Exhibitions

Slow slow, it's fingers gently grasping

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20.10.2017 - 14.1.2018, Wäinö Aaltonen Museum, Turku 

Kehonkuva / Body Image group show curated by Pia Oksanen, works by Artor Jesus Inkerö, Essi Kausalainen, Reija Meriläinen, Sini Pelkki ja Jani Ruscica, Aurora Reinhard, Iiu Susiraja, Masi Tiitta, Anna Torkel and Salla Tykkä

I have been contemplating how our bodies, as well as the bodies of other biological beings, function as organisms on their own and in connection with others. I’m interested in how they function from a biologic-philosophical perspective: how different parts operate independently, join together and produce a functional machine, which directs and produces thoughts. To what extent is consciousness separate or connected with other beings external to the self and to our environment?

 

I approach the body as a machine that generates thoughts. I explore this topic from a human perspective, but I think that the same qualities and biological functions have emerged in other organisms as well. The idea the body’s role in the thinking process is based on a research in which the human intestines and its bacteria were found to be connected to the brain and are therefore part of the thinking process and emotions. The idea of the mind as an integral part of the body challenges not only the idea of the brain as the source of all thinking, but also the idea of a human as somehow special in relation to other species. If bacteria can affect our emotions, are we individual and separate from our environment after all? The human body is a home to approximately 2kgs of bacteria, which amounts to ten times more bacteria than there are human cells in it.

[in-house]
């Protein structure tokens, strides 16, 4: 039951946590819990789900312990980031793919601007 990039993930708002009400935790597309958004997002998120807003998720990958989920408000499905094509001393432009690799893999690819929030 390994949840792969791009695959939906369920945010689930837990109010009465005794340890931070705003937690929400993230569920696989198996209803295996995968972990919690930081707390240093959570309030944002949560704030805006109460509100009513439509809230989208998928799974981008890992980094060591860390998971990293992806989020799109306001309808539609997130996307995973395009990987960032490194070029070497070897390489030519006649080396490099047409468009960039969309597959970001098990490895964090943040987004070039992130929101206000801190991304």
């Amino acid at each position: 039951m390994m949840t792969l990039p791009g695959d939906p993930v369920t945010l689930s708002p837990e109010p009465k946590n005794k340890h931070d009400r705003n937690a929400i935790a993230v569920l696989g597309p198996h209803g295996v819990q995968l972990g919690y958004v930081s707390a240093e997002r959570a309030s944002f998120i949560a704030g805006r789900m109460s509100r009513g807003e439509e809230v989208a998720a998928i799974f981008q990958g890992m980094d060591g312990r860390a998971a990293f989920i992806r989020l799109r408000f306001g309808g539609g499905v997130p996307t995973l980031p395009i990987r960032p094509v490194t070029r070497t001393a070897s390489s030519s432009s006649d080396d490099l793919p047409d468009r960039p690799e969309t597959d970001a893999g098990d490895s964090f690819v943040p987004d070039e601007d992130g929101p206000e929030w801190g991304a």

The material nature of a thought raises the question of what a thought might be as energy. How is it born, how does it move, and in what kind of an energetic whole do we live in? A thought is electrical energy that moves in the nervous system throughout the body. How do we use energy to communicate with each other and with the inanimate world? Does energy move outside of us and do we receive energy as a thought or information in some way other than through light, heat, movement, or sound? In post-humanistic thinking this could mean, for example, that the concept of the cycle of energy further challenges our individuality: perhaps thoughts are part of our environment and its changing energetic state.

 

Artists sometimes refer to the ‘knowledge of hands, by which they mean focusing on the tactile sense and intuitive movement. The evolution of our conceptual thinking bases in large part on our bodily experiences and their metaphorical expansion. Intuitive thinking benefits both hemispheres of the brain, as knowledge from both learning and experience forms new connections. Intuitive thinking leaves room for the body to interact with the materials that are being worked on, and to receive the information that the material contains. In such a situation, creating art is a facet of the thinking process and the works of art are its manifestations. Rational thought, for its part, considers the progress of the work. Binary thinking between the mind and body, the body and material, and thought and a work of art fades.

Slow slow it's fingers gently grasping, 2017, jute, sand

 

 

Photos: Sauli Sirviö and Niina Tervo